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  1. #31
    Symbolic Herald Vasilisa's Avatar
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    Yes, I know the findings of the trial, I linked to a report on the outcome. It was the scariest part of the film for me when I watched it earlier this summer, because I had no prior knowledge about that case. I think that is probably why the filmmaker used it as her final segment. Almost like a stirring closing argument. It is a pro trial lawyer film, and I accept it as such. Jones lost her case and its interesting to see a counterpoint to what she stated in the film, thanks for sharing that. I remain wary of the use of binding arbitration, which was the whole point of the Jones segment, for reasons that don't relate to the film or her case.
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  2. #32
    nee andante bechimo's Avatar
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    I agree that binding arbitration shouldn't be allowed to stand when there are allegations of criminal activity. But in this situation, she lied or omitted relevant facts in statements and before a court of law. This woman wasn't a very honest one, one who struggled with mental illness whereby this was her third (?) rape allegation and second one with alcohol involved. That she omitted her prior requirement for prescription drugs to treat her disorders, while purportedly providing her medical history from kindergarten onwards, didn't reflect well on her. As well, evidence didn't support her allegations of gang rape or even her allegations of the necessity for reconstructive surgeries, post alleged rape. There was also no evidence of the roofie or date rape drug she alluded to. Literally...nothing jived beyond evidence that she had some rough sex and apparently, only with one man, the one that witnesses saw her flirt with all night long and then leave with him.

    Quite frankly, it sounds like she was hammered and had consensual sex with someone who enjoyed rough sex. It's possible she did pass out prior to having sex with him but no one knows for sure. For sure she flirted with him and then consensually left with him.

  3. #33
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    I read about the full facts of this case years ago, so I know what a myth it's become to many.

    Quote Originally Posted by Jenaphor View Post
    IMO, this is no different than suing a needle company for poking out an eye. Where was the warning label for the sharpness of the needle and why are needles made so sharp? They should be blunted so people can't poke their eyes out. :facepalm:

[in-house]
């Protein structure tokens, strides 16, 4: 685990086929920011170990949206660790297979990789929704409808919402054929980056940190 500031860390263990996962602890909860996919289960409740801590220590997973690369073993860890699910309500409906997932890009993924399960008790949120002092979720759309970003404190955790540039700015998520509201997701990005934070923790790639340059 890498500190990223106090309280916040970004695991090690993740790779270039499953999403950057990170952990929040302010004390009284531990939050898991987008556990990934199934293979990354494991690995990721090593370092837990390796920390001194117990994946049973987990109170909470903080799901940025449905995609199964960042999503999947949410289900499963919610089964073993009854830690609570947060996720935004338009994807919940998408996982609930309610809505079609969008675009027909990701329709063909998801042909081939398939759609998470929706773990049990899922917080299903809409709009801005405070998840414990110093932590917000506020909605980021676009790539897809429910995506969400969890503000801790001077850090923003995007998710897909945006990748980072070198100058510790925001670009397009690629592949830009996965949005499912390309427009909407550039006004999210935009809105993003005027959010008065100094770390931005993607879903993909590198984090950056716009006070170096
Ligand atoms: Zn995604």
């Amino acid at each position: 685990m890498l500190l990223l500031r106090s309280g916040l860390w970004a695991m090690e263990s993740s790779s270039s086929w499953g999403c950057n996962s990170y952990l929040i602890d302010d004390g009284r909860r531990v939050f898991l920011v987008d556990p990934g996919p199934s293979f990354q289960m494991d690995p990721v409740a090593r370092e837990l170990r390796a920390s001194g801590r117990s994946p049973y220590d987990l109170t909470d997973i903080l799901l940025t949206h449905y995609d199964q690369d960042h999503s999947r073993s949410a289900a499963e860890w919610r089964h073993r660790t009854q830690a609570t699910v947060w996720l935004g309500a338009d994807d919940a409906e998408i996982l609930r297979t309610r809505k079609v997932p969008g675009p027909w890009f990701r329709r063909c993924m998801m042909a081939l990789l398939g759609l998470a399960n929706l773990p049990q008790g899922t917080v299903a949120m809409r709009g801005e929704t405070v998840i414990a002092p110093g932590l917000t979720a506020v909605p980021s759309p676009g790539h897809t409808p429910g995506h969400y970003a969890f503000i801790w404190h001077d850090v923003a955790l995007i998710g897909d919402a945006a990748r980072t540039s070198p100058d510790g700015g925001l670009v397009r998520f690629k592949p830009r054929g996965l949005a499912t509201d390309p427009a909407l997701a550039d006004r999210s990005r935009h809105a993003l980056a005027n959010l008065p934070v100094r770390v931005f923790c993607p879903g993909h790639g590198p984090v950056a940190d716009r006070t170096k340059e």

That doesn't make sense. The needles are that sharp for a very specific purpose. The McD coffee isn't that hot for a specific purpose, just a vague preference of their customers. Indeed the coffee is unsafe to consume at that temperature. Needles are intended to be used at their peak sharpness.

    I can see why the jury came to their decision. I think that not only was McD negligent, but that they come close to gross negligence as well. Most, if not nearly all, customers of McD do not expect their coffee to be as dangerous and able to cause injuries that severe. Nasty unpleasant burn, yes. Skin grafts, no.

  4. #34
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    Quote Originally Posted by Jenaphor View Post
    I'm also wondering how long these burns were left untended to get to this severity level. Did they drive right to the hospital or were these burns left to fester?
    I'm wondering that too. I've had many similar things happen to myself and got light first degree burns at the most. I've seen someone spill fryer oil on themselves, which was about 400 Fahrenheit, and have a lot less severe burns than that.

    Maybe an unfortunate skin, clothing and disability combination.

  5. #35
    Senior Member Beargryllz's Avatar
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    Quote Originally Posted by erm View Post
    I'm wondering that too. I've had many similar things happen to myself and got light first degree burns at the most. I've seen someone spill fryer oil on themselves, which was about 400 Fahrenheit, and have a lot less severe burns than that.

    Maybe an unfortunate skin, clothing and disability combination.
    90 year-old skin isn't even real skin. In fact, the differences between old people skin and young people skin are phenomenal and numerous. Now that I am frequently assessing people in the hospital, I am frequently surprised by what old people skin can and (more importantly) cannot do.

    So while it may be up for speculation, I can certainly see why a person would presume that pouring boiling water onto an old lady could lead to health complications.

  6. #36
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    Quote Originally Posted by Beargryllz View Post